The Israeli biotech firm BiondVax reports it has successfully tested a swine flu vaccine. The results are based on work with rats, and the company warns there is no evidence yet as to whether it will work on people. Nevertheless, investors raced to buy the stock on the Tel Aviv Stock Exchange before trading was suspended Tuesday.
BiondVax said the tests, conducted on five rats, were based on a sample of a dead strain of the swine flu taken from human beings.
The biotech firm is based in Rehovot, in the Weizmann Science Park. Its offices said they have been swamped with phone calls from individuals, institutions and media, and its president Dr. Ron Babekoff was not available for comment.
The company’s website states that its core operations are a multi-season intranasal flu vaccine using an innovative scientific approach, with the aim of activating the human immune system “in a long-lasting and effective manner against known and future strains of the influenza virus.”
Shares of BiondVax soared more than 1,200 percent this year, sharing a stock market boom among Israeli biotech firms.
The D-Pharm company, which develops drugs to treat brain disorders, began trading shares this month and they immediately jumped 60 percent. Its most advanced product is for patients who have suffered an acute stroke.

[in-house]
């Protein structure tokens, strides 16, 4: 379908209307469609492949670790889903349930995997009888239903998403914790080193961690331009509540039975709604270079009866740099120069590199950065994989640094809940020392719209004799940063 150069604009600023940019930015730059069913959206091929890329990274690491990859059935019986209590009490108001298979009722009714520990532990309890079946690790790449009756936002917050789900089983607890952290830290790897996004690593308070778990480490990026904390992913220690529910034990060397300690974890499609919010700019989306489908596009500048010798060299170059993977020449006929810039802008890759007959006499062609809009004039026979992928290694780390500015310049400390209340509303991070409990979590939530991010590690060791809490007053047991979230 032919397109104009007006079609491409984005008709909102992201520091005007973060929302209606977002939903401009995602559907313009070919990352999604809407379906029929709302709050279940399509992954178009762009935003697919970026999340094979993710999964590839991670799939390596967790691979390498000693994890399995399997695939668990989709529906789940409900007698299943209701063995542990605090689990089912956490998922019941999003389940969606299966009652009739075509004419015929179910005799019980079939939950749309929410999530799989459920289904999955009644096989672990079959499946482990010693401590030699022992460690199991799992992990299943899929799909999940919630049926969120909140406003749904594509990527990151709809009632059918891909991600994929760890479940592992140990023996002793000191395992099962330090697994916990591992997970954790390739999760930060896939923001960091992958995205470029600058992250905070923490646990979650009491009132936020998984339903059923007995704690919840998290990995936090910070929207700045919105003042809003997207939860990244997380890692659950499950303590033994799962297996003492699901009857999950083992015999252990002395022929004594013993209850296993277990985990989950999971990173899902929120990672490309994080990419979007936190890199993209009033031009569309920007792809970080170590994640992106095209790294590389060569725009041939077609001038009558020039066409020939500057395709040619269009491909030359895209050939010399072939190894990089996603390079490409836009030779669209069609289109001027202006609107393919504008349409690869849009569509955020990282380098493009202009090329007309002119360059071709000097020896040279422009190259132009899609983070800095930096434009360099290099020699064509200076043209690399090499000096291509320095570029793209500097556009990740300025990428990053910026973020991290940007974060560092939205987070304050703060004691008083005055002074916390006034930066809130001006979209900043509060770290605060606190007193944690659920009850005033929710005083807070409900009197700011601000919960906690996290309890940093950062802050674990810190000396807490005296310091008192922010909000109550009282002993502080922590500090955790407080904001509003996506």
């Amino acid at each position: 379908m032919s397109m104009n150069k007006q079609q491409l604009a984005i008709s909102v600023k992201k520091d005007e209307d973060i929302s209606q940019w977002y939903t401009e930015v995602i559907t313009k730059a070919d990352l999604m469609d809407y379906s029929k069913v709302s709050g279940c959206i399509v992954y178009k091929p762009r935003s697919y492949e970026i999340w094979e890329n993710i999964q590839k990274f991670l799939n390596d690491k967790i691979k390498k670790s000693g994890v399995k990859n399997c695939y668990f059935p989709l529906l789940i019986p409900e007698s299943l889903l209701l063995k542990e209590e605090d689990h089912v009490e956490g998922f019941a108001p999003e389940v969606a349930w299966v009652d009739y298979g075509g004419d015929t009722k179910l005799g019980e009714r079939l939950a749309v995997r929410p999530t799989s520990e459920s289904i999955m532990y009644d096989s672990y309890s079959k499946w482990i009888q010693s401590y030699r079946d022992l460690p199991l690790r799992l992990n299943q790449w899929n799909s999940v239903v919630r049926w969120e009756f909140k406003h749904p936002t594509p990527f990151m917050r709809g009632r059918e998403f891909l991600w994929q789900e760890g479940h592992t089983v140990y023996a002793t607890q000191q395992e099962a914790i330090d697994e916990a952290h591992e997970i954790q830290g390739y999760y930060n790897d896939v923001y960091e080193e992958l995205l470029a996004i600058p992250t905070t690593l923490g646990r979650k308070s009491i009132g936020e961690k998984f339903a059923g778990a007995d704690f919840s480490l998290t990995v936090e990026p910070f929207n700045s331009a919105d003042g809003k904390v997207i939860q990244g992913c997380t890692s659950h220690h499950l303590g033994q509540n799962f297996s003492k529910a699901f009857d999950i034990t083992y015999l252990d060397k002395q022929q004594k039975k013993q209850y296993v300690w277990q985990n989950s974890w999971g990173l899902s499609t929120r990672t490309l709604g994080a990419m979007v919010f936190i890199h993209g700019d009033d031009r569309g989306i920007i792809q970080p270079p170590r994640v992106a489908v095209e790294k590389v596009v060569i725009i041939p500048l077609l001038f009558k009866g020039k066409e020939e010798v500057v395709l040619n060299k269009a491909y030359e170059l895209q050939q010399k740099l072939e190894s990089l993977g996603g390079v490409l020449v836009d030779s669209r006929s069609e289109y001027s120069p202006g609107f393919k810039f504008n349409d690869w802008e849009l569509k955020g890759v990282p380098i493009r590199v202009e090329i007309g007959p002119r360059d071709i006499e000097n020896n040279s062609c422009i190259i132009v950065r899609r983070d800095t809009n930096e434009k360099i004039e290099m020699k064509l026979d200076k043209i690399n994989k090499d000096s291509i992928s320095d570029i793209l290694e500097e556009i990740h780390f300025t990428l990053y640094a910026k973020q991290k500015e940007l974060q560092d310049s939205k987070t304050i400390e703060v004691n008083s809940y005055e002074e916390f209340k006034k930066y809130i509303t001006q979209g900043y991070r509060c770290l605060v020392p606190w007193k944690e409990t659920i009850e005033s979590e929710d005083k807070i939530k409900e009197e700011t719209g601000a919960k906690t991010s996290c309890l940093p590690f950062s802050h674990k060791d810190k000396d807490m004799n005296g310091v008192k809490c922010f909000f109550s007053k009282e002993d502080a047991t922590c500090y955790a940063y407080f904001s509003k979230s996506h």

The Rehovot-based Bio View firm has gained 500 percent this year. It is developing a non-invasive diagnostic test for the early detection of lung cancer.
Shares of Biotech company BioCancell Therapeutics Ltd., which is developing drugs against cancer, have also risen 500 percent. The U.S. Food and Drug Administration recently granted its drug “orphan drug status,” meaning that the product is protected from competition for seven years.
Bio Light Israel, which has received approval for laser-based therapy for treating glaucoma, has seen its shares go up 1,000 percent since the beginning of the year.